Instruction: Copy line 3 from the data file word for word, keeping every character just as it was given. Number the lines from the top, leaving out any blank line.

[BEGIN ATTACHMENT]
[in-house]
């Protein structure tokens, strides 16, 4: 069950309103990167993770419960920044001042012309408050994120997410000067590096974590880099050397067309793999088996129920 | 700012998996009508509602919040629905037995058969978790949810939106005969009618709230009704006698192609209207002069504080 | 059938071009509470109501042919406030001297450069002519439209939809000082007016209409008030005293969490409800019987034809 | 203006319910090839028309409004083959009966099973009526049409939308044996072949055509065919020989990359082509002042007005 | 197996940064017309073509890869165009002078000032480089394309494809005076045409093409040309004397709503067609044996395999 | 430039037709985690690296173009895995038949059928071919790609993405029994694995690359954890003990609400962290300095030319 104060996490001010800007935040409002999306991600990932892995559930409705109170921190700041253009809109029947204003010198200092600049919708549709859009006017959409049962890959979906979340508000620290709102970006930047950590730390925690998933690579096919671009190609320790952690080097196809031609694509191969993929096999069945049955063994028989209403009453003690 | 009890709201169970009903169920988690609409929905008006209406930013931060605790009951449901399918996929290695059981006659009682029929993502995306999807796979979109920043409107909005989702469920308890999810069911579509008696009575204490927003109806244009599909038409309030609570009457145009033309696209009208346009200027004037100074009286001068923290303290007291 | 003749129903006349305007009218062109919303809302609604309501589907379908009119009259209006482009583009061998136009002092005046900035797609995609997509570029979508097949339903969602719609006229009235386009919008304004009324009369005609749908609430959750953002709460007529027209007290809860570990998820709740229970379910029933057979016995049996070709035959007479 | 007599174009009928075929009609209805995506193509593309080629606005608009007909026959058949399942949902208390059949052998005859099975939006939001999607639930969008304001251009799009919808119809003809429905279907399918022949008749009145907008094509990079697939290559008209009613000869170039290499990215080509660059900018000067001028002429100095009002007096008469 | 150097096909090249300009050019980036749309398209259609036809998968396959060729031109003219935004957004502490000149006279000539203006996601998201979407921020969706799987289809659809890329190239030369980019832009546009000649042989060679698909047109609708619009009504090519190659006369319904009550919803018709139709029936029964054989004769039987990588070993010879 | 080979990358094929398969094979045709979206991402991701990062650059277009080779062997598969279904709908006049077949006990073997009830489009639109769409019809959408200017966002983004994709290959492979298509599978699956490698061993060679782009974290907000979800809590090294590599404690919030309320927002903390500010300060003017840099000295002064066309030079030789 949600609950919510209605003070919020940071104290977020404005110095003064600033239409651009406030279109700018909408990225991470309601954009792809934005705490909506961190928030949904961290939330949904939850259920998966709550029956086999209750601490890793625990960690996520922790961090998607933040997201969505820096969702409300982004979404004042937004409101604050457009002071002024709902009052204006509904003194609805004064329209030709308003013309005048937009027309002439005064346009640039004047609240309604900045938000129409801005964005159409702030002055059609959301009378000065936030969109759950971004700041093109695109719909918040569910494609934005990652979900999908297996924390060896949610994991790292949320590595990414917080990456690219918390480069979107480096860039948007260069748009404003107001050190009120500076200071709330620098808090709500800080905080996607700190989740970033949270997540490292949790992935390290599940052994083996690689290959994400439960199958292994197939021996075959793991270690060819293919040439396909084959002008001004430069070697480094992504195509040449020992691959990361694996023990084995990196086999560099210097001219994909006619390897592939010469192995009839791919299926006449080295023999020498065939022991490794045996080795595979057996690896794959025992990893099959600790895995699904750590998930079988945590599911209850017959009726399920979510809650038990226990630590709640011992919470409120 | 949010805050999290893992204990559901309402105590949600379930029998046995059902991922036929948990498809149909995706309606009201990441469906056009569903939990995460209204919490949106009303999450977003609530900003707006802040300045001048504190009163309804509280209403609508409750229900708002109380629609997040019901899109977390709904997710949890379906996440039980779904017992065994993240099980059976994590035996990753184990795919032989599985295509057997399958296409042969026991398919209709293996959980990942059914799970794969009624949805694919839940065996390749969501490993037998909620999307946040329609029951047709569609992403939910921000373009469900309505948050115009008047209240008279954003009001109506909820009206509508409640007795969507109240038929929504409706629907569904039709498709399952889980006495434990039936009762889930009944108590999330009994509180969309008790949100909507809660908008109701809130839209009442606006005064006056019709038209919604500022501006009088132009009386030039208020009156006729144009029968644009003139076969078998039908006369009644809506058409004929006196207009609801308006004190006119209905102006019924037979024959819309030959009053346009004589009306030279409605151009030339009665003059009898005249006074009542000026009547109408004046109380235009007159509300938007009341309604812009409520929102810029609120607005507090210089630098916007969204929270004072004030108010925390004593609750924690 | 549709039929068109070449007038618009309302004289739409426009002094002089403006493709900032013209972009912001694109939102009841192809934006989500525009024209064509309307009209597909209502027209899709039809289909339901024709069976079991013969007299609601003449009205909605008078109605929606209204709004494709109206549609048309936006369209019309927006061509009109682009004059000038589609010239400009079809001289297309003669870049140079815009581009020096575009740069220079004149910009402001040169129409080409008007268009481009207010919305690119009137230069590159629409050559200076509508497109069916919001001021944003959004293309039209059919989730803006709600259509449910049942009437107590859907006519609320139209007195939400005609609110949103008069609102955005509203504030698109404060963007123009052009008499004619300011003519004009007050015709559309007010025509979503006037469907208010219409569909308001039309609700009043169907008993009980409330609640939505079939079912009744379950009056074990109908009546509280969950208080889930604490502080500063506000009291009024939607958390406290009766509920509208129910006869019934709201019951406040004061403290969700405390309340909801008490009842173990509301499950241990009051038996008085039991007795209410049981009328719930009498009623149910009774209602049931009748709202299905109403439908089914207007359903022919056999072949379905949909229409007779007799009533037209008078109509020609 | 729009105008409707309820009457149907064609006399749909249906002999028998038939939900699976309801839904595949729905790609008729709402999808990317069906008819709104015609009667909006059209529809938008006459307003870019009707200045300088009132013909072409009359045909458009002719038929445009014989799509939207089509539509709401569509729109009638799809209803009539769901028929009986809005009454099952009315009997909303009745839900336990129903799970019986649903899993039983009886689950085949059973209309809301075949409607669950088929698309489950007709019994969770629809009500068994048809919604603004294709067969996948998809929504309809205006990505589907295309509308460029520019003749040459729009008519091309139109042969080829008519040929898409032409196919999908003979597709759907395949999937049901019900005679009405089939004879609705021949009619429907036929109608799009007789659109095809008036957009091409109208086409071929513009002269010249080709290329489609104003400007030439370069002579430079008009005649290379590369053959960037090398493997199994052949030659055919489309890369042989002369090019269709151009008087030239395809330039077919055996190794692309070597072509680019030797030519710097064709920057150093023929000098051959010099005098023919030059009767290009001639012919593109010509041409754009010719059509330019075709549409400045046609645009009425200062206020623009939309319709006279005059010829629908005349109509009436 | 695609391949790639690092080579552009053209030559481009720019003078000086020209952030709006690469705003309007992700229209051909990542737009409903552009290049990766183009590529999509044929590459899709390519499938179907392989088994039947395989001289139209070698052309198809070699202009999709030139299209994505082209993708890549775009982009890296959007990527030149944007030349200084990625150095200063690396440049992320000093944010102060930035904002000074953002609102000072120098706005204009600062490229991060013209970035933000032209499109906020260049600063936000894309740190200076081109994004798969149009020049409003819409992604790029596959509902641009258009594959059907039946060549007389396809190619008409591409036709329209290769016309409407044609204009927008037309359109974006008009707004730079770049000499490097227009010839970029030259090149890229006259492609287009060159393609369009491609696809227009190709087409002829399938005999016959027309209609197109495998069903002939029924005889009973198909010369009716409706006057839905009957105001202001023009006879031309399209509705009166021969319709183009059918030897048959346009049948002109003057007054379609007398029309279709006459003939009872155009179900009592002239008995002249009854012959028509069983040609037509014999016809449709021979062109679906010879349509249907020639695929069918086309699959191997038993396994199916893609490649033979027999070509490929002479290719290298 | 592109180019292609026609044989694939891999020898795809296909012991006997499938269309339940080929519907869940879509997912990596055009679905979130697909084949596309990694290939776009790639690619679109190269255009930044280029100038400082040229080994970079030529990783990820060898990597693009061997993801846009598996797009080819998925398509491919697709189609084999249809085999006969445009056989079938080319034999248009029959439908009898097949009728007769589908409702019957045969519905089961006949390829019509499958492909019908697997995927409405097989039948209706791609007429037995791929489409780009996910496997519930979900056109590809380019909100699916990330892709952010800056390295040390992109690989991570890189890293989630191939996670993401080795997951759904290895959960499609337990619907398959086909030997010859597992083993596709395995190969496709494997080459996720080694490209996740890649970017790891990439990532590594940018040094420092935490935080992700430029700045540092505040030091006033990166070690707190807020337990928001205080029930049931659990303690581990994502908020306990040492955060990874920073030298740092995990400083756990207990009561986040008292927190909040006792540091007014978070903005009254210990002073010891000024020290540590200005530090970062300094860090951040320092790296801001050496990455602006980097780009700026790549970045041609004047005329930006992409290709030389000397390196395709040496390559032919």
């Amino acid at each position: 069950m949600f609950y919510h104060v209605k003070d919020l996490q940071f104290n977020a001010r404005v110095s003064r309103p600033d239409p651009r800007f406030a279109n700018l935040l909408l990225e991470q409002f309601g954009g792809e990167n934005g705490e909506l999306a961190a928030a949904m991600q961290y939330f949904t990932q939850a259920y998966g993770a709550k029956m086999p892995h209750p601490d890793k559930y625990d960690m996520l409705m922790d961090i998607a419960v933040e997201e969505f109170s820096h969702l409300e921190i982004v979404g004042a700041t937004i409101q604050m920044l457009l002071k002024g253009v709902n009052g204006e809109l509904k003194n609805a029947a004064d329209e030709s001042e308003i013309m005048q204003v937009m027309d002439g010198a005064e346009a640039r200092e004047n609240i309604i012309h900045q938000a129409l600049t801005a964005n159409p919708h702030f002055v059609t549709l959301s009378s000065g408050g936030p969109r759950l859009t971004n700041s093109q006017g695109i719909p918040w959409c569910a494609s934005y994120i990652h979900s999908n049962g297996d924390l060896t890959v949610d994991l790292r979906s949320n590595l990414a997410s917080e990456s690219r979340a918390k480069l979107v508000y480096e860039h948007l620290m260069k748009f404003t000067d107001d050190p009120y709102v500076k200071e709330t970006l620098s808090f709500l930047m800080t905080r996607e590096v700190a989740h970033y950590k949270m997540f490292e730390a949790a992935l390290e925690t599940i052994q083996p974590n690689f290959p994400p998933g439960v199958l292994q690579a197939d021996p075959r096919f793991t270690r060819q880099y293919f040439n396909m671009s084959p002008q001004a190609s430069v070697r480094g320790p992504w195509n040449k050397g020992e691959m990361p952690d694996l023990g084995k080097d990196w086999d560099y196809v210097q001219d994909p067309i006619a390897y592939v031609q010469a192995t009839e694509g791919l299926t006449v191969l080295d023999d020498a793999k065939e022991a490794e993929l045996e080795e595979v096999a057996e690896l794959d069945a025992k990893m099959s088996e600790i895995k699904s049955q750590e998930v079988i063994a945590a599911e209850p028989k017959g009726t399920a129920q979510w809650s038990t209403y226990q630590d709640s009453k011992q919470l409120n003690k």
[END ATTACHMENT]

């Amino acid at each position: 069950m949600f609950y919510h104060v209605k003070d919020l996490q940071f104290n977020a001010r404005v110095s003064r309103p600033d239409p651009r800007f406030a279109n700018l935040l909408l990225e991470q409002f309601g954009g792809e990167n934005g705490e909506l999306a961190a928030a949904m991600q961290y939330f949904t990932q939850a259920y998966g993770a709550k029956m086999p892995h209750p601490d890793k559930y625990d960690m996520l409705m922790d961090i998607a419960v933040e997201e969505f109170s820096h969702l409300e921190i982004v979404g004042a700041t937004i409101q604050m920044l457009l002071k002024g253009v709902n009052g204006e809109l509904k003194n609805a029947a004064d329209e030709s001042e308003i013309m005048q204003v937009m027309d002439g010198a005064e346009a640039r200092e004047n609240i309604i012309h900045q938000a129409l600049t801005a964005n159409p919708h702030f002055v059609t549709l959301s009378s000065g408050g936030p969109r759950l859009t971004n700041s093109q006017g695109i719909p918040w959409c569910a494609s934005y994120i990652h979900s999908n049962g297996d924390l060896t890959v949610d994991l790292r979906s949320n590595l990414a997410s917080e990456s690219r979340a918390k480069l979107v508000y480096e860039h948007l620290m260069k748009f404003t000067d107001d050190p009120y709102v500076k200071e709330t970006l620098s808090f709500l930047m800080t905080r996607e590096v700190a989740h970033y950590k949270m997540f490292e730390a949790a992935l390290e925690t599940i052994q083996p974590n690689f290959p994400p998933g439960v199958l292994q690579a197939d021996p075959r096919f793991t270690r060819q880099y293919f040439n396909m671009s084959p002008q001004a190609s430069v070697r480094g320790p992504w195509n040449k050397g020992e691959m990361p952690d694996l023990g084995k080097d990196w086999d560099y196809v210097q001219d994909p067309i006619a390897y592939v031609q010469a192995t009839e694509g791919l299926t006449v191969l080295d023999d020498a793999k065939e022991a490794e993929l045996e080795e595979v096999a057996e690896l794959d069945a025992k990893m099959s088996e600790i895995k699904s049955q750590e998930v079988i063994a945590a599911e209850p028989k017959g009726t399920a129920q979510w809650s038990t209403y226990q630590d709640s009453k011992q919470l409120n003690k």